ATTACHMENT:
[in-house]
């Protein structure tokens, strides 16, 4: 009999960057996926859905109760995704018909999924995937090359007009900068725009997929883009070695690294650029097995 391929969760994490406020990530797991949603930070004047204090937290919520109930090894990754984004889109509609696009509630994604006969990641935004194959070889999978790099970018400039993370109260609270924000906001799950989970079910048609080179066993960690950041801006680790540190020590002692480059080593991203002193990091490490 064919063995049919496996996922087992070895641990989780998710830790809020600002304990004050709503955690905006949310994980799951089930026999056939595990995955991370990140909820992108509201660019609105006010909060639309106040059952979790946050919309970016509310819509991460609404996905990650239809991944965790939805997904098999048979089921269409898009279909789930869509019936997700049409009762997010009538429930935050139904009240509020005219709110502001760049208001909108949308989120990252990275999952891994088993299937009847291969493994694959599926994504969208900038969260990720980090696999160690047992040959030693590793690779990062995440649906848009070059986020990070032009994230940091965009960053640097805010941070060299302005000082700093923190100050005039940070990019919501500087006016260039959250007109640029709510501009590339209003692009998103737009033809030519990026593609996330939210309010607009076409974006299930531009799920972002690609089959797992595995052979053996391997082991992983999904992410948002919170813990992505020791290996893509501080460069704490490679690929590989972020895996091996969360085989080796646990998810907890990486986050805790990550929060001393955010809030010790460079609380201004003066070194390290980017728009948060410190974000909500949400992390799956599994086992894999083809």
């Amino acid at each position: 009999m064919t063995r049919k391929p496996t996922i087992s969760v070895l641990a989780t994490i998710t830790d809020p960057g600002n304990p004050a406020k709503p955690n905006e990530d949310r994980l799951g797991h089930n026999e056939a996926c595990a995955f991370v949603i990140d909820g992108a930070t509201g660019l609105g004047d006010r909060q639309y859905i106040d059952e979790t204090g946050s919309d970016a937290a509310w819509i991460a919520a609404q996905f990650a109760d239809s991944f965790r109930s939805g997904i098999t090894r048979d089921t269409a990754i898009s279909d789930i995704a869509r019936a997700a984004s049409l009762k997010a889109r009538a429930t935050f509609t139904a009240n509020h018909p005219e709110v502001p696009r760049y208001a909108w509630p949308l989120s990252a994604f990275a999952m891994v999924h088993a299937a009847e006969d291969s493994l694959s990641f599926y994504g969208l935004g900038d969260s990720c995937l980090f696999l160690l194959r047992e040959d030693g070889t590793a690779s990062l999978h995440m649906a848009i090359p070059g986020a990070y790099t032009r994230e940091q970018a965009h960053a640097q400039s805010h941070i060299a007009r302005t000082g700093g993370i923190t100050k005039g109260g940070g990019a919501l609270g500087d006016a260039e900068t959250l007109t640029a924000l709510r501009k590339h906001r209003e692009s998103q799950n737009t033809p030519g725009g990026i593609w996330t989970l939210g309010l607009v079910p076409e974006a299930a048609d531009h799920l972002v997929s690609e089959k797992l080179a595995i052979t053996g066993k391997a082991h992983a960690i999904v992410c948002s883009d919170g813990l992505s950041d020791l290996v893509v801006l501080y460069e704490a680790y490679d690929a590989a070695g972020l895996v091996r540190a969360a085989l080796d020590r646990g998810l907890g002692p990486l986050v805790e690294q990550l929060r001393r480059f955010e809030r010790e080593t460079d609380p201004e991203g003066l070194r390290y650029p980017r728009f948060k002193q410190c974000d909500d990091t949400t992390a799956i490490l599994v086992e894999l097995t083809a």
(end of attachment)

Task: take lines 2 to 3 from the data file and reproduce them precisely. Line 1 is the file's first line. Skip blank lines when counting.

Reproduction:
């Protein structure tokens, strides 16, 4: 009999960057996926859905109760995704018909999924995937090359007009900068725009997929883009070695690294650029097995 391929969760994490406020990530797991949603930070004047204090937290919520109930090894990754984004889109509609696009509630994604006969990641935004194959070889999978790099970018400039993370109260609270924000906001799950989970079910048609080179066993960690950041801006680790540190020590002692480059080593991203002193990091490490 064919063995049919496996996922087992070895641990989780998710830790809020600002304990004050709503955690905006949310994980799951089930026999056939595990995955991370990140909820992108509201660019609105006010909060639309106040059952979790946050919309970016509310819509991460609404996905990650239809991944965790939805997904098999048979089921269409898009279909789930869509019936997700049409009762997010009538429930935050139904009240509020005219709110502001760049208001909108949308989120990252990275999952891994088993299937009847291969493994694959599926994504969208900038969260990720980090696999160690047992040959030693590793690779990062995440649906848009070059986020990070032009994230940091965009960053640097805010941070060299302005000082700093923190100050005039940070990019919501500087006016260039959250007109640029709510501009590339209003692009998103737009033809030519990026593609996330939210309010607009076409974006299930531009799920972002690609089959797992595995052979053996391997082991992983999904992410948002919170813990992505020791290996893509501080460069704490490679690929590989972020895996091996969360085989080796646990998810907890990486986050805790990550929060001393955010809030010790460079609380201004003066070194390290980017728009948060410190974000909500949400992390799956599994086992894999083809």
């Amino acid at each position: 009999m064919t063995r049919k391929p496996t996922i087992s969760v070895l641990a989780t994490i998710t830790d809020p960057g600002n304990p004050a406020k709503p955690n905006e990530d949310r994980l799951g797991h089930n026999e056939a996926c595990a995955f991370v949603i990140d909820g992108a930070t509201g660019l609105g004047d006010r909060q639309y859905i106040d059952e979790t204090g946050s919309d970016a937290a509310w819509i991460a919520a609404q996905f990650a109760d239809s991944f965790r109930s939805g997904i098999t090894r048979d089921t269409a990754i898009s279909d789930i995704a869509r019936a997700a984004s049409l009762k997010a889109r009538a429930t935050f509609t139904a009240n509020h018909p005219e709110v502001p696009r760049y208001a909108w509630p949308l989120s990252a994604f990275a999952m891994v999924h088993a299937a009847e006969d291969s493994l694959s990641f599926y994504g969208l935004g900038d969260s990720c995937l980090f696999l160690l194959r047992e040959d030693g070889t590793a690779s990062l999978h995440m649906a848009i090359p070059g986020a990070y790099t032009r994230e940091q970018a965009h960053a640097q400039s805010h941070i060299a007009r302005t000082g700093g993370i923190t100050k005039g109260g940070g990019a919501l609270g500087d006016a260039e900068t959250l007109t640029a924000l709510r501009k590339h906001r209003e692009s998103q799950n737009t033809p030519g725009g990026i593609w996330t989970l939210g309010l607009v079910p076409e974006a299930a048609d531009h799920l972002v997929s690609e089959k797992l080179a595995i052979t053996g066993k391997a082991h992983a960690i999904v992410c948002s883009d919170g813990l992505s950041d020791l290996v893509v801006l501080y460069e704490a680790y490679d690929a590989a070695g972020l895996v091996r540190a969360a085989l080796d020590r646990g998810l907890g002692p990486l986050v805790e690294q990550l929060r001393r480059f955010e809030r010790e080593t460079d609380p201004e991203g003066l070194r390290y650029p980017r728009f948060k002193q410190c974000d909500d990091t949400t992390a799956i490490l599994v086992e894999l097995t083809a």